Many physicists live under the impression that a set of strict and immutable laws govern the Universe, but not everyone is convinced of this.

“What we often call the laws of physics are actually just constant mathematical theories that seem to fit certain aspects of nature,” physicist Sankar Das Sarma wrote in an editorial for the journal New Scientist.

The laws of physics are meant to describe our collective reality, even though “they evolve as our empirical knowledge of the Universe improves.”

“Look, what’s the matter. Despite the fact that many scientists believe that their role is to discover these absolute laws, I simply do not believe that they exist,” wrote the physicist.

The physicist wondered how people could be so arrogant

Before Albert Einstein’s revolutionary – and ultimately unfinished – attempts to create the Theory of Wholeness, as well as all the advances that have followed since then in fields such as quantum mechanics, the physicist argues that such a suggestion would not have seemed outlandish.

Indeed, Sarma acknowledges the “amazing” efforts of people “who can understand some aspects of the Universe through the laws of physics.”

“As we discover more and more about nature, we can refine our understanding, but everything is infinite. Just like when you remove the layers of an infinite onion, the more we peel, the more we will have to peel”, explained the physicist, quoted by Futurism.

Referring to the concept of the multiverse, or an infinite number of universes, Sarma wondered how humans could be so arrogant as to imagine that the rules that govern our reality could be applied to any other universe.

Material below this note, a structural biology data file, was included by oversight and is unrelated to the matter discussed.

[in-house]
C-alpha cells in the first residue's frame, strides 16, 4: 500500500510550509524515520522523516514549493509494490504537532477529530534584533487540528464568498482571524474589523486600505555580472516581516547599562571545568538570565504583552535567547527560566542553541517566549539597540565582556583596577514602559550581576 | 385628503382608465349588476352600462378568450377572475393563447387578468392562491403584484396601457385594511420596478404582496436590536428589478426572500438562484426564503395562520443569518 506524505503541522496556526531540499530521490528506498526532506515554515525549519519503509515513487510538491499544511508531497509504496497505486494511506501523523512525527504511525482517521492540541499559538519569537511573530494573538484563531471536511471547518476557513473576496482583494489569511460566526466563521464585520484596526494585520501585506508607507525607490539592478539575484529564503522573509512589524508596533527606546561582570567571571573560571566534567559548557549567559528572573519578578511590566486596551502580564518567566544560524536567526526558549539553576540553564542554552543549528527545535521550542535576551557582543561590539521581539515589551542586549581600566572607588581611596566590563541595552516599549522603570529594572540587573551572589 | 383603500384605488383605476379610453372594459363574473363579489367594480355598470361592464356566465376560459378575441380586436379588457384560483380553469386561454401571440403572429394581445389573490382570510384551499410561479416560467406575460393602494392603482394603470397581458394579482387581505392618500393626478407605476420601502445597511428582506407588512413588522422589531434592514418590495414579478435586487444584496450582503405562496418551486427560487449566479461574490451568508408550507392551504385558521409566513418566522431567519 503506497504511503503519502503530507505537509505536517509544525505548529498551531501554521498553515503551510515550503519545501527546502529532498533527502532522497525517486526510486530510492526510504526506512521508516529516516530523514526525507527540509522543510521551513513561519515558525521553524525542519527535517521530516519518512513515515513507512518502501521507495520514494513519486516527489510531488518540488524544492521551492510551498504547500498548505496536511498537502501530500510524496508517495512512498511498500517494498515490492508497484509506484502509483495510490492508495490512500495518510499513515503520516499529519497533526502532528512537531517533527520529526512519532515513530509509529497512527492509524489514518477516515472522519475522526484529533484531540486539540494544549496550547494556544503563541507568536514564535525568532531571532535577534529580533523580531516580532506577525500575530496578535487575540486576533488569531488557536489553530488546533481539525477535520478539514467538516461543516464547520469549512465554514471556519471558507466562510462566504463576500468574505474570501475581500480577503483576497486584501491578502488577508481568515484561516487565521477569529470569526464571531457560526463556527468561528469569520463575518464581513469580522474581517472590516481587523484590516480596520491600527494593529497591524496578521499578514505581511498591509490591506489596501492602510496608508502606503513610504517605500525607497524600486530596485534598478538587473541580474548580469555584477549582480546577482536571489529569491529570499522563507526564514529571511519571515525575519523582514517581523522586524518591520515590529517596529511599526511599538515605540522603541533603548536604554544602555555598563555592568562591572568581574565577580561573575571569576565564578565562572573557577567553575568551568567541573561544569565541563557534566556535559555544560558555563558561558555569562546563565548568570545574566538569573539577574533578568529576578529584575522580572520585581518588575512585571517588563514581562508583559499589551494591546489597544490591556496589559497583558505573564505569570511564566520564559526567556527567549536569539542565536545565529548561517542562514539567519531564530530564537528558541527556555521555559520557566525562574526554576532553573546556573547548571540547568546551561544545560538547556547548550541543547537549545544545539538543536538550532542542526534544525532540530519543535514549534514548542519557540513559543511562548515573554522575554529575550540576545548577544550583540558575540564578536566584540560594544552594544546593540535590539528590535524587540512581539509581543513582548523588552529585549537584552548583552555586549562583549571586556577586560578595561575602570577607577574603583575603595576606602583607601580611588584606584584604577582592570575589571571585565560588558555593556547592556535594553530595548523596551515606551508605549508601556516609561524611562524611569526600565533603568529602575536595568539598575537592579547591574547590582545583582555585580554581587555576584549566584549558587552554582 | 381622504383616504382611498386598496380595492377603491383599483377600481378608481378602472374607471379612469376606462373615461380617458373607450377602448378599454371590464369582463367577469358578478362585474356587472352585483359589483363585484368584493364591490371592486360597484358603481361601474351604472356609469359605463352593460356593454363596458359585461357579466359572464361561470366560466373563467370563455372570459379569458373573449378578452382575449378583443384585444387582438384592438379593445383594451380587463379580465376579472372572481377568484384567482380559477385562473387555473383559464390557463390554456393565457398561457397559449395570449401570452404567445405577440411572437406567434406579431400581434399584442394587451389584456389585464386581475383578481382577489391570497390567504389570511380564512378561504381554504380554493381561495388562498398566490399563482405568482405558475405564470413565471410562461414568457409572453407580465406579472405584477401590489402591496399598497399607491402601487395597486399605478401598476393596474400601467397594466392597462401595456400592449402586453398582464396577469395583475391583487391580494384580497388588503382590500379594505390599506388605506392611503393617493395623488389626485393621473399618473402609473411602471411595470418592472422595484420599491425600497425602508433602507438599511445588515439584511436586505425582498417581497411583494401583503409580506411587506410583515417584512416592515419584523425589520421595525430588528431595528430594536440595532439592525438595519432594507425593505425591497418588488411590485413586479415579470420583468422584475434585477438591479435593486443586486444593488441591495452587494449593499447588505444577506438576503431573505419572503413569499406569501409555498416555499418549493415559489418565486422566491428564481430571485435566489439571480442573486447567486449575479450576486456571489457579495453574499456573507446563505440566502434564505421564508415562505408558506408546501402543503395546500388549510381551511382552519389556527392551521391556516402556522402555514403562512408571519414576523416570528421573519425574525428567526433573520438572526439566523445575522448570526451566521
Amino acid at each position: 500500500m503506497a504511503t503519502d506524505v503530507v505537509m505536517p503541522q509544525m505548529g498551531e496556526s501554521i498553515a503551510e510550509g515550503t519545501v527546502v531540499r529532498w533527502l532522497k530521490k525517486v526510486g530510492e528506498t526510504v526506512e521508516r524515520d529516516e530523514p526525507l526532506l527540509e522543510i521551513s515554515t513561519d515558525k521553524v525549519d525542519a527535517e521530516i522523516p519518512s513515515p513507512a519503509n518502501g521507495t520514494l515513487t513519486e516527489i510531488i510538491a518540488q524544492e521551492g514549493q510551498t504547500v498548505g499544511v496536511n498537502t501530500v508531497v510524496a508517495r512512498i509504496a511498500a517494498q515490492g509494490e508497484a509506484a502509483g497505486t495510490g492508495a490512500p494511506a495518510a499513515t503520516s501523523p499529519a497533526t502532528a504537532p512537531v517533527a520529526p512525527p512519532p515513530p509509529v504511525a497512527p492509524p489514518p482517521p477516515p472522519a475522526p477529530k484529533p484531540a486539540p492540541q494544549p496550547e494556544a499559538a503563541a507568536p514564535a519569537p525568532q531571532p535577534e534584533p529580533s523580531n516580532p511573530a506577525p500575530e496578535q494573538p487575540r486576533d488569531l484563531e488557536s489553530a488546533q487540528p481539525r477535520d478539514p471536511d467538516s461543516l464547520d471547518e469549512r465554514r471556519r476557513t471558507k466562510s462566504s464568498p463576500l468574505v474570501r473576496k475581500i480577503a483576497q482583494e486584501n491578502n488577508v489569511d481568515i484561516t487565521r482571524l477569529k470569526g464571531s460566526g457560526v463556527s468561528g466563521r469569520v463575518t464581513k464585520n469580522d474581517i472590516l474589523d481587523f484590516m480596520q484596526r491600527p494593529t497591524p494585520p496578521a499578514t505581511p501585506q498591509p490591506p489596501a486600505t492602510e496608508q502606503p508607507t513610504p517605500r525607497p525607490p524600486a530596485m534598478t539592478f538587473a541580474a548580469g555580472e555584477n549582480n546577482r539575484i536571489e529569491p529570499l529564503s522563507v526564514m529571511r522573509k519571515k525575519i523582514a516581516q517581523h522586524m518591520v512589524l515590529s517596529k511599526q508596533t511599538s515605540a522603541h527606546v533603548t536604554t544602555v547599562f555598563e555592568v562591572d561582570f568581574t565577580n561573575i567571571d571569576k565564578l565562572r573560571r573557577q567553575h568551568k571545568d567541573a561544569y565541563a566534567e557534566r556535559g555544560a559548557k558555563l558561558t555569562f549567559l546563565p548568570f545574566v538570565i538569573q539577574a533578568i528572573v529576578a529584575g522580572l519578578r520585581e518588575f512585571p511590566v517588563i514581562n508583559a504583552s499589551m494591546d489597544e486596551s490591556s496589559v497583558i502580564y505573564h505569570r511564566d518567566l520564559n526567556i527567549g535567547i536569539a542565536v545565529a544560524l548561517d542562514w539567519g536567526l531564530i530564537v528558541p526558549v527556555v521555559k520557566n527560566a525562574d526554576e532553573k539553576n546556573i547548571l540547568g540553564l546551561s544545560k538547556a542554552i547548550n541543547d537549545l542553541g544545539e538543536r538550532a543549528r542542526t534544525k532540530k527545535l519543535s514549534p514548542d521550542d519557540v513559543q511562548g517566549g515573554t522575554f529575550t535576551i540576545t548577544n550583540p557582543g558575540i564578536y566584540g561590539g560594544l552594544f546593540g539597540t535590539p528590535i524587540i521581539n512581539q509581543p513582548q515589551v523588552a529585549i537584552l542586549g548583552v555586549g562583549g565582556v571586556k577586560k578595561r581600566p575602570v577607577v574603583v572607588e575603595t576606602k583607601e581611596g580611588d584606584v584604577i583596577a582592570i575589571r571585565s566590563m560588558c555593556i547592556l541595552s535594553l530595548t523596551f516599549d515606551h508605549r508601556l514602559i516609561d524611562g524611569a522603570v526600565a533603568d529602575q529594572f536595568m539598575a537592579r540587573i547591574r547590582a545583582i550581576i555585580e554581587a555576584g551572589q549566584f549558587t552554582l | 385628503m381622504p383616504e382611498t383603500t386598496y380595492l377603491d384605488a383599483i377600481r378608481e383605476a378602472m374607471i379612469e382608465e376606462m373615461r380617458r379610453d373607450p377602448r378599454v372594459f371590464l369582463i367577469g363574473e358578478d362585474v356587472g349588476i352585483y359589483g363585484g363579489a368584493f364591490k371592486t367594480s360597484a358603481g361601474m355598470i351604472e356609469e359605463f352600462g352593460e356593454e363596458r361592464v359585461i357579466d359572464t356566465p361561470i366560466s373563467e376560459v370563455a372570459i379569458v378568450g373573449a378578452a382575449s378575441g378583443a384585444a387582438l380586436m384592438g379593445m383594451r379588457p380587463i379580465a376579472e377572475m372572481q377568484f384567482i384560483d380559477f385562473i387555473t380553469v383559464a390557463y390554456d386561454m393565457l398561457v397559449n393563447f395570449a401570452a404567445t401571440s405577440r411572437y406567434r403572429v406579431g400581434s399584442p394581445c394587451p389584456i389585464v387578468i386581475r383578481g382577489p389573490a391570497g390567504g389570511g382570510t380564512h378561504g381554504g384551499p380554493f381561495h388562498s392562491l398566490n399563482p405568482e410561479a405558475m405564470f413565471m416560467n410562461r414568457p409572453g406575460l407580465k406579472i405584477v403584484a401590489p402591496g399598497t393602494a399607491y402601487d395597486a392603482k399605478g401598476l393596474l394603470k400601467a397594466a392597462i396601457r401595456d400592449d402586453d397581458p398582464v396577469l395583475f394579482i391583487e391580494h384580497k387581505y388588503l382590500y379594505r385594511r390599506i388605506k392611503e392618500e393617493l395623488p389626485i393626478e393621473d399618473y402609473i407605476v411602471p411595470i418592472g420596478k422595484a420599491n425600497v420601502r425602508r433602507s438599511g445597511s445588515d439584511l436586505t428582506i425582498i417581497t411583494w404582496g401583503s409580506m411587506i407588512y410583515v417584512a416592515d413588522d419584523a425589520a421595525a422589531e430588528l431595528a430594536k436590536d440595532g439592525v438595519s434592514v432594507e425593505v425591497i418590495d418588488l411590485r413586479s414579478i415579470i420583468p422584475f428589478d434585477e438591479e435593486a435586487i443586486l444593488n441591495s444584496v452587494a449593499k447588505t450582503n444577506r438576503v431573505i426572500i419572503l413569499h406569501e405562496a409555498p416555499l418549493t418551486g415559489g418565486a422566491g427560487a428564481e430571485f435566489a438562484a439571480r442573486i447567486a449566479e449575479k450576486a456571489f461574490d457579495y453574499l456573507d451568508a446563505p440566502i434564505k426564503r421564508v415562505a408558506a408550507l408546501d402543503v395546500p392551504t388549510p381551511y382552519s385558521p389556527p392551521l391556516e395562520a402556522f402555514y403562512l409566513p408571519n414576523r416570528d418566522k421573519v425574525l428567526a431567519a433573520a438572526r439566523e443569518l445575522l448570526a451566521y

“Something else should replace quantum mechanics”

Turning to a theoretical argument, Sarma added that even when faced with a substantial theory like quantum mechanics, which he says is more like “a set of rules that we use to express our own laws rather than be the absolute law itself,” there remain too many unanswered questions and variables to be able to say that this so-called fundamental theory is sacrosanct.

“It’s hard to imagine that, a thousand years from now, physicists will be using quantum mechanics as the fundamental description of nature. Something else should replace quantum mechanics by that time, just as quantum mechanics replaced Newtonian mechanics,” added Sarma.

However, the physicist did not want to speculate on what that alternative would be. Even so, there is “no particular reason why our description of how the physical Universe appears to work must reach an apogee at the beginning of the 21st century and remain forever at quantum mechanics.” “That would be a really depressing thought!” Sarma concluded.

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